lifeblood: listlogs: 2001v04n163-news


ig-news-digest        tuesday, october 16 2001        volume 04 : number 163

today's subjects:
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  [ig-news] sigc: octaves beyond silence  [ryan blackhawke <ryan@hawke2.com>]
  [ig-news] ajc.com:   seven indigo songs inspire show     [memememi@aol.com]

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date: fri, 12 oct 2001 07:25:29 -0700
from: ryan blackhawke <ryan@hawke2.com>
subject: [ig-news] sigc: octaves beyond silence

[sherlyn's note: this message was originally sent to the indigo
girls mailing list at netspace.org.]

just found this off rawa.org (a must-see site). octaves beyond silence
project cd features indigo girls, ani difranco, eve ensler, me'shell
ndegeocello and much more.

octaves is a non-profit organization that uses music and the arts as tools
to end violence and discrimination against women and girls throughout the
world. http://www.octavesbeyondsilence.com/about.html

ryan

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date: fri, 12 oct 2001 07:32:50 edt
from: memememi@aol.com
subject: [ig-news] ajc.com:   seven indigo songs inspire show

[sherlyn's note: this message was originallys ent to the indigo
girls mailing list at netspace.org.]


second article from ajc.com site re:  ballet

seven indigo songs inspire show

the atlanta ballet will dance to seven indigo girls songs. here's some
background on the folk-rock tunes:

"least complicated" by emily saliers, from swamp ophelia (1994): saliers
ponders the human tendency to fall into patterns and the lessons we sometimes
miss. the song came about as she was doing just what she sings in the opening
stanza: "i sit two stories above the street/ it's awful quiet here since love
fell asleep/ there's life down below me though/ the kids are walking home
from school." in an interview on public radio international/wxpn's "world
cafe," saliers says she was "thinking about my little sixth-grade boyfriend,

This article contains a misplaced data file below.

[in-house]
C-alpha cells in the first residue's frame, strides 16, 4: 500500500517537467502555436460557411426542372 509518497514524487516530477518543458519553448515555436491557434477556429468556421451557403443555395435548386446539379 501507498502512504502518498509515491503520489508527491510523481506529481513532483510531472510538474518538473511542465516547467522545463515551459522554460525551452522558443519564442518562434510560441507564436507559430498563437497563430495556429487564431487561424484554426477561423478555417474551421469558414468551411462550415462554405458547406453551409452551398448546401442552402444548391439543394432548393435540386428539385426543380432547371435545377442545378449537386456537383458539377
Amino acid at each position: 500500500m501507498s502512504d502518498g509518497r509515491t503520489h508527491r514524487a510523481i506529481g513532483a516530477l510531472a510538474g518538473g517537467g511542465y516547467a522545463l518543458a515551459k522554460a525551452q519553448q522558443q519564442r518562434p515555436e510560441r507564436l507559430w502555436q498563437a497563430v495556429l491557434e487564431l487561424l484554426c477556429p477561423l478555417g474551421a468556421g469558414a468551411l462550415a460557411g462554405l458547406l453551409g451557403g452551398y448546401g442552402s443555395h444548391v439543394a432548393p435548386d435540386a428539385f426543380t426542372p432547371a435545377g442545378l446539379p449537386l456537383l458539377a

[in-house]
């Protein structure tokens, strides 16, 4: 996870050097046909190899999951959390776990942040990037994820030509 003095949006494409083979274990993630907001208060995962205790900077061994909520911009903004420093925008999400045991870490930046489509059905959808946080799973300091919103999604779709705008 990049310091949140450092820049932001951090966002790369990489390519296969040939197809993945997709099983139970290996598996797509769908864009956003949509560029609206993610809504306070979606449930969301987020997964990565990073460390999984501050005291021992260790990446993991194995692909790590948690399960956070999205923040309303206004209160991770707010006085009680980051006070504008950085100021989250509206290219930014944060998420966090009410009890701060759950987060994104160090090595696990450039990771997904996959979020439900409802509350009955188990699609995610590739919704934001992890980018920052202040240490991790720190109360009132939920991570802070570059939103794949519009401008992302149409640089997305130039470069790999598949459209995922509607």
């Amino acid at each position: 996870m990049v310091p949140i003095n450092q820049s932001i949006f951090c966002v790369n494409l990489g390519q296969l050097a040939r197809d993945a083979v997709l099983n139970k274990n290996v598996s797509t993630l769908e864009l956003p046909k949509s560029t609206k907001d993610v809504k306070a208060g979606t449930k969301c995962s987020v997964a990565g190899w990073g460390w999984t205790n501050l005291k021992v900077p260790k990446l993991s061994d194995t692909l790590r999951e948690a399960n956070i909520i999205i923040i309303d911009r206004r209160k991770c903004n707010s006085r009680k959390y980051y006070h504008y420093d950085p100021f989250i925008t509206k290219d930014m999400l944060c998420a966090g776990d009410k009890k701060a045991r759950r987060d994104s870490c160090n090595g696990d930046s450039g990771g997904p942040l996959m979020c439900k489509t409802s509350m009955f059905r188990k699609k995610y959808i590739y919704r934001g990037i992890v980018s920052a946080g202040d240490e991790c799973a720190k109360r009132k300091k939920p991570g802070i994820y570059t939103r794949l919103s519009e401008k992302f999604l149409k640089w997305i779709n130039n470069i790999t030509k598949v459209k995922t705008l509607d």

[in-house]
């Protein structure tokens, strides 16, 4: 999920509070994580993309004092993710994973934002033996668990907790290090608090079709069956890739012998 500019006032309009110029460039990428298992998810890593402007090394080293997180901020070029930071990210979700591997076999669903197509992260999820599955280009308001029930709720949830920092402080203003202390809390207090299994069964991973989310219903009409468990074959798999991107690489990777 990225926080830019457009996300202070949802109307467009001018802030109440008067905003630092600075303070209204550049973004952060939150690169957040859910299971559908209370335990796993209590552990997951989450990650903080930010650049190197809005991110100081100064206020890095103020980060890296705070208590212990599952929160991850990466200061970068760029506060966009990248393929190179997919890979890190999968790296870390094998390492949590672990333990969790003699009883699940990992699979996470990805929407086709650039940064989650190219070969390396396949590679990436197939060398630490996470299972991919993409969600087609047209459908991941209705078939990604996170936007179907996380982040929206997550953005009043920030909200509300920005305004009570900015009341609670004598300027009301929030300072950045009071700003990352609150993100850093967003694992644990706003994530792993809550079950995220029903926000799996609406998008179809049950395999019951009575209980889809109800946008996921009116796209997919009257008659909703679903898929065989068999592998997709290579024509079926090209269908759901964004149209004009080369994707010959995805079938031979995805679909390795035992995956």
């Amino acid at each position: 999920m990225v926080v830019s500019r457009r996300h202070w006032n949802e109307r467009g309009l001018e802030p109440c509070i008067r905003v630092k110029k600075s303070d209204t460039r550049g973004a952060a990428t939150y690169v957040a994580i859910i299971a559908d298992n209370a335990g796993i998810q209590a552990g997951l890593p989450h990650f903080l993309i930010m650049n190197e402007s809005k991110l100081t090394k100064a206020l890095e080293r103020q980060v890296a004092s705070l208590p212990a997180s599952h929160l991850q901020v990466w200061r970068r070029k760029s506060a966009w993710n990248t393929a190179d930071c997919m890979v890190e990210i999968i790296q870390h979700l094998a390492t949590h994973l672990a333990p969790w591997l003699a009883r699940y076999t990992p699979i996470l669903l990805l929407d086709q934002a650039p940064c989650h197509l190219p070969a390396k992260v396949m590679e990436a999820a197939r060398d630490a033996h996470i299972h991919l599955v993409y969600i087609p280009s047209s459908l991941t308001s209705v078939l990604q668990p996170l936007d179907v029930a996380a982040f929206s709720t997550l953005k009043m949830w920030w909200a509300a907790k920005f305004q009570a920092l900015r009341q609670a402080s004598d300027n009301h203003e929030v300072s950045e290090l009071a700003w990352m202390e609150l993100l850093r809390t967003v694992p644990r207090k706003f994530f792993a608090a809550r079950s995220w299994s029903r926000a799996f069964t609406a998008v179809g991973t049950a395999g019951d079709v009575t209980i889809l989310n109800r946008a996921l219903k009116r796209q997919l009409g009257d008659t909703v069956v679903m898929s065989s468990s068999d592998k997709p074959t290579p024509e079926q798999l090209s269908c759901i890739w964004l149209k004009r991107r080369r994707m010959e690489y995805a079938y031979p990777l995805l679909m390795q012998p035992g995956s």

which seems insignificant now, but it was just like the beginning of
patterns."

"touch me fall" by amy ray, from "swamp ophelia" (1994): ray has said more
than once that this is an abstract song and that it was composed at two
contrasting times in her life. "it is sort of about decomposition in
general," she says in an interview posted on the lifeblood web site
(www.lifeblood.net) and credited only as coming from the university of new
hampshire in 1994. "decomposition of love, life and fame -- everything. it is
the beauty of decomposition, and i am tying it into the fall, meaning the
season." this song also is the origin of the album's title: "swamp ophelia/
i'm torn down /let your waters/ let me drown."

"shed your skin" by amy ray, from "shaming of the sun" (1997): this has
always seemed one of ray's most personal songs. "i wrote [it] after my
breakup with my ex about how important it is to go do your thing and
celebrate it and celebrate yourself," she told curve magazine.

"caramia" by emily saliers, from "shaming of the sun" (1997): saliers said
this was the first song she wrote on electric guitar. "it's two sections --
one is about the relationship that's totally screwed up, the other is from a
dream that actually our [then] bass player, sara lee, had," she said, before
concluding that the song is more obscure than most of her compositions. it's
hard to argue with that.

"scooter boys" by amy ray, from "shaming of the sun" (1997): this is ray in
political mode. specifically, it's an anti-colonialism song: "hey blueblood
you're nothing new/ you see i come from privilege too/ a chapter in the book
on the americas/ you're just another colonial terrorist." ray said the song
was partly inspired by a conversation in new orleans with another socially
and politically aware musician, midnight oil vocalist peter garrett.

"ghost" by emily saliers, from "rites of passage" (1992): "i think that a lot
of people can relate to what this song says about the way a person can
romanticize the 'ghost' of a love," saliers has said. the opening lines focus
on the perfect keepsake of lost love: "there's a letter on the desktop that i
dug out of a drawer/ the last truce we ever came to from our adolescent war."

"everything in its own time" by emily saliers, from "shaming of the sun"
(1997): "the writing reminds me of old emily, when we first met," ray said of
her bandmate's song. "it's a certain kind of ballad -- melodramatic, with
hispanic-sounding chord changes. one of the song's most powerful lines seems
even weightier these days: "all around the table the white-haired men have
gathered/ spilling their sons' blood like table wine."

atlanta journal-constitution

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end of ig-news-digest v4 #163
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